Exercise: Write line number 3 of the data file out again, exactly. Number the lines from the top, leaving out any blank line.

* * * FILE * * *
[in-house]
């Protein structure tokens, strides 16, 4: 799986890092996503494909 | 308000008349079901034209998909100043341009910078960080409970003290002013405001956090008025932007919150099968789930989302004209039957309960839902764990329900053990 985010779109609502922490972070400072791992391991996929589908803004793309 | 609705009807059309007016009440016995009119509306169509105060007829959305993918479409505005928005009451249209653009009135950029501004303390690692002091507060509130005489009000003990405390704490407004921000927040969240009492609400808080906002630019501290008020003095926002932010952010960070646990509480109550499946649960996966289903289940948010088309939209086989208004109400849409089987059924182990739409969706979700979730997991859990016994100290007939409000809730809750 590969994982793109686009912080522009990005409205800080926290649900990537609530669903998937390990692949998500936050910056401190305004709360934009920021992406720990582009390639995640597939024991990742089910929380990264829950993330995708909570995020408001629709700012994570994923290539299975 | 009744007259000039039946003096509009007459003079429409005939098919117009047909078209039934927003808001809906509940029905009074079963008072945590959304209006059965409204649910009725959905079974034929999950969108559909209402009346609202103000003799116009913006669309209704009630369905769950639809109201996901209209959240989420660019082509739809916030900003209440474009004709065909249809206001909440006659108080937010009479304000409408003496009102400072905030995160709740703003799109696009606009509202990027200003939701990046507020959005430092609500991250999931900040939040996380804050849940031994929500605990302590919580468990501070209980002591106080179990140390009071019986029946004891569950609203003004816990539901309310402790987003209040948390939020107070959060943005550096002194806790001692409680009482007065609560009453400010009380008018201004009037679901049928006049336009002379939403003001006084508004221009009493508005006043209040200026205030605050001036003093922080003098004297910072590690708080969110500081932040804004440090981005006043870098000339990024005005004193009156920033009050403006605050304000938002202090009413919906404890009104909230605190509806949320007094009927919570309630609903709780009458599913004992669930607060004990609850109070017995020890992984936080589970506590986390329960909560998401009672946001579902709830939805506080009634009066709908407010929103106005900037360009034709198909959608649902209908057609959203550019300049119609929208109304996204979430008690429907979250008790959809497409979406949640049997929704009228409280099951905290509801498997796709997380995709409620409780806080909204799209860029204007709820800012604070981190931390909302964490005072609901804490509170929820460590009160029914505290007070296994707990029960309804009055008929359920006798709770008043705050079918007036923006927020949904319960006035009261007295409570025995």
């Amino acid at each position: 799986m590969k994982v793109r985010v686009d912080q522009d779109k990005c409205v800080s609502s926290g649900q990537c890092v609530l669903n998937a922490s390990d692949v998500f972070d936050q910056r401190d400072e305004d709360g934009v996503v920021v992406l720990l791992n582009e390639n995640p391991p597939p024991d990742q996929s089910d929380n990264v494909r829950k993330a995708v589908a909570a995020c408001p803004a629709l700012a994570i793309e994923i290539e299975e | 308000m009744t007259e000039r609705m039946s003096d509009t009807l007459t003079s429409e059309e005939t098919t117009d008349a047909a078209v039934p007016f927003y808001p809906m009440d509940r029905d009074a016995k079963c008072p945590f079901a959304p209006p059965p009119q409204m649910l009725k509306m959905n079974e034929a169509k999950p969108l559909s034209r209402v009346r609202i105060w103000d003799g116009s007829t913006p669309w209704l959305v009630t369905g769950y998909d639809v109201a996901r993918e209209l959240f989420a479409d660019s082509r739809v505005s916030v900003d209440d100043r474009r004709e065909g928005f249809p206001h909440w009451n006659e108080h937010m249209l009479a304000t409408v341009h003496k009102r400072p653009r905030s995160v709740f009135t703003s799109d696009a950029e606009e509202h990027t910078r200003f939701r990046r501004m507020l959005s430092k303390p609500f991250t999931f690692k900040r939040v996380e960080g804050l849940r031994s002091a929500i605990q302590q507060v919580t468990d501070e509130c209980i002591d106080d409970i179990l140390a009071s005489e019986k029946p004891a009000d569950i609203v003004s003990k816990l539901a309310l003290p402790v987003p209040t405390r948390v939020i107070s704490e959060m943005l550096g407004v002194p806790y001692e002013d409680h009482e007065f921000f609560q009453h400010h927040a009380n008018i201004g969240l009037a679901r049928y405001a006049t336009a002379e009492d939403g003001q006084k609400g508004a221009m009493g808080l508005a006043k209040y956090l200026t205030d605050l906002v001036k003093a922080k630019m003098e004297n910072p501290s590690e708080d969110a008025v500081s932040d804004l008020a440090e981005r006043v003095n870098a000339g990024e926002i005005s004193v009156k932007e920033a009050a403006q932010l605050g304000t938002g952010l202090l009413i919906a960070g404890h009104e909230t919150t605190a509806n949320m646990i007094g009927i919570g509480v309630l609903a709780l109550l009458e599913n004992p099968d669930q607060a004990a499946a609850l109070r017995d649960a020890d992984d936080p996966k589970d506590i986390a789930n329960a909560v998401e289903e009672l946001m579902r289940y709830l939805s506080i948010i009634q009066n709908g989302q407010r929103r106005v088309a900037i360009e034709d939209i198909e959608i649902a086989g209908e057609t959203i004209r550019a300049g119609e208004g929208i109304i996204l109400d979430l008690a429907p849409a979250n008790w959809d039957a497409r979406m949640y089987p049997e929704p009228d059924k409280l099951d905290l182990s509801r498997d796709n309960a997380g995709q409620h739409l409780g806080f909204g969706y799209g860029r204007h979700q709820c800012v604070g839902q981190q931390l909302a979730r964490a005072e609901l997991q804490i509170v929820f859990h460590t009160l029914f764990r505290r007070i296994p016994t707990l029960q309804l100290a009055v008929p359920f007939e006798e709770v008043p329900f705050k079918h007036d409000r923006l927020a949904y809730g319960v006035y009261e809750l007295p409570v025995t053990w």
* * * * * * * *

């Amino acid at each position: 799986m590969k994982v793109r985010v686009d912080q522009d779109k990005c409205v800080s609502s926290g649900q990537c890092v609530l669903n998937a922490s390990d692949v998500f972070d936050q910056r401190d400072e305004d709360g934009v996503v920021v992406l720990l791992n582009e390639n995640p391991p597939p024991d990742q996929s089910d929380n990264v494909r829950k993330a995708v589908a909570a995020c408001p803004a629709l700012a994570i793309e994923i290539e299975e | 308000m009744t007259e000039r609705m039946s003096d509009t009807l007459t003079s429409e059309e005939t098919t117009d008349a047909a078209v039934p007016f927003y808001p809906m009440d509940r029905d009074a016995k079963c008072p945590f079901a959304p209006p059965p009119q409204m649910l009725k509306m959905n079974e034929a169509k999950p969108l559909s034209r209402v009346r609202i105060w103000d003799g116009s007829t913006p669309w209704l959305v009630t369905g769950y998909d639809v109201a996901r993918e209209l959240f989420a479409d660019s082509r739809v505005s916030v900003d209440d100043r474009r004709e065909g928005f249809p206001h909440w009451n006659e108080h937010m249209l009479a304000t409408v341009h003496k009102r400072p653009r905030s995160v709740f009135t703003s799109d696009a950029e606009e509202h990027t910078r200003f939701r990046r501004m507020l959005s430092k303390p609500f991250t999931f690692k900040r939040v996380e960080g804050l849940r031994s002091a929500i605990q302590q507060v919580t468990d501070e509130c209980i002591d106080d409970i179990l140390a009071s005489e019986k029946p004891a009000d569950i609203v003004s003990k816990l539901a309310l003290p402790v987003p209040t405390r948390v939020i107070s704490e959060m943005l550096g407004v002194p806790y001692e002013d409680h009482e007065f921000f609560q009453h400010h927040a009380n008018i201004g969240l009037a679901r049928y405001a006049t336009a002379e009492d939403g003001q006084k609400g508004a221009m009493g808080l508005a006043k209040y956090l200026t205030d605050l906002v001036k003093a922080k630019m003098e004297n910072p501290s590690e708080d969110a008025v500081s932040d804004l008020a440090e981005r006043v003095n870098a000339g990024e926002i005005s004193v009156k932007e920033a009050a403006q932010l605050g304000t938002g952010l202090l009413i919906a960070g404890h009104e909230t919150t605190a509806n949320m646990i007094g009927i919570g509480v309630l609903a709780l109550l009458e599913n004992p099968d669930q607060a004990a499946a609850l109070r017995d649960a020890d992984d936080p996966k589970d506590i986390a789930n329960a909560v998401e289903e009672l946001m579902r289940y709830l939805s506080i948010i009634q009066n709908g989302q407010r929103r106005v088309a900037i360009e034709d939209i198909e959608i649902a086989g209908e057609t959203i004209r550019a300049g119609e208004g929208i109304i996204l109400d979430l008690a429907p849409a979250n008790w959809d039957a497409r979406m949640y089987p049997e929704p009228d059924k409280l099951d905290l182990s509801r498997d796709n309960a997380g995709q409620h739409l409780g806080f909204g969706y799209g860029r204007h979700q709820c800012v604070g839902q981190q931390l909302a979730r964490a005072e609901l997991q804490i509170v929820f859990h460590t009160l029914f764990r505290r007070i296994p016994t707990l029960q309804l100290a009055v008929p359920f007939e006798e709770v008043p329900f705050k079918h007036d409000r923006l927020a949904y809730g319960v006035y009261e809750l007295p409570v025995t053990w």